Since the 1990s, several research groups have worked on the modification of edible plants and fruits that generate an immune response in the intestinal epithelium of animals after oral intake.
Genetically modified crops — still at the experimental, not commercial, level — used to create “edible vaccines” range from potato, tomato, lettuce, papaya, carrot and rice to quinoa, alfalfa, banana and algae. They have focused on hepatitis B, rotavirus, Norwalk virus, malaria, cholera and autoimmune diseases, among others.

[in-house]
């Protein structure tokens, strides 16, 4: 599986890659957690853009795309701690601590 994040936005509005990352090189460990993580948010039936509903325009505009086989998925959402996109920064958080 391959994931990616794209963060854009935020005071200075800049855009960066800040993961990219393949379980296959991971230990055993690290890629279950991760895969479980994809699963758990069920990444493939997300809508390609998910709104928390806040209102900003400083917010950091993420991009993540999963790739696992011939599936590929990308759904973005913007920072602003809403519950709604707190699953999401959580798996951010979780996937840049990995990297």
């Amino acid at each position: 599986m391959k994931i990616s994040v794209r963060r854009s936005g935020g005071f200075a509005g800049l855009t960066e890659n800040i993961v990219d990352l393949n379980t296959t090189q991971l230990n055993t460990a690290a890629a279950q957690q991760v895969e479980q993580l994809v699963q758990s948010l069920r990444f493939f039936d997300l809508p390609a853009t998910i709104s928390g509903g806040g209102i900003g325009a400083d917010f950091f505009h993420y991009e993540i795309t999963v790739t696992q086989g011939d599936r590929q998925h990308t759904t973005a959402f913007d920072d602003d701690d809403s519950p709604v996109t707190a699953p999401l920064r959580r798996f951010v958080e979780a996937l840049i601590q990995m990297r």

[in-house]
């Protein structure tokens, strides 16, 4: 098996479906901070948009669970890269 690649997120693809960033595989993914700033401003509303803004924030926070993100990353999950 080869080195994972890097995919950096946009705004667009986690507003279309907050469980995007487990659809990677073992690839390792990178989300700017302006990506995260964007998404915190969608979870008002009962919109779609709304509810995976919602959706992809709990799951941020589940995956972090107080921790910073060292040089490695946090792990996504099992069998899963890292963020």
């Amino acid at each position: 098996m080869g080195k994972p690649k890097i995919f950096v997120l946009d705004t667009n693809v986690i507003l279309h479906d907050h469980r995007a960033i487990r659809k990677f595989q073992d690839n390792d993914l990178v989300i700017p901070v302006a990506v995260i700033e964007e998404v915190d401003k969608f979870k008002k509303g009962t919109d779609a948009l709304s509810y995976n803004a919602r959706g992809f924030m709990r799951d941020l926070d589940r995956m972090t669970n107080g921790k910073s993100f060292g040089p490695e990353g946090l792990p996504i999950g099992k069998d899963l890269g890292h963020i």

This route was the one chosen by Daniel Garza, a young biotechnologist and entrepreneur with a research stay at the Institute of Biotechnology of the Autonomous University of Nuevo León (UANL) in Mexico, as an approach to developing a vaccine against COVID-19.
“The development of an edible vaccine against SARS-CoV-2 has so far been a little-explored alternative, even though the benefits are evident,” Garza said in an interview with the Cornell Alliance for Science. “Under this premise, this problem would be addressed with the focus of developing a fusion protein with the characteristics of a vaccine to be expressed in tomato plants.”
Read more at Cornell University (Daniel Norero).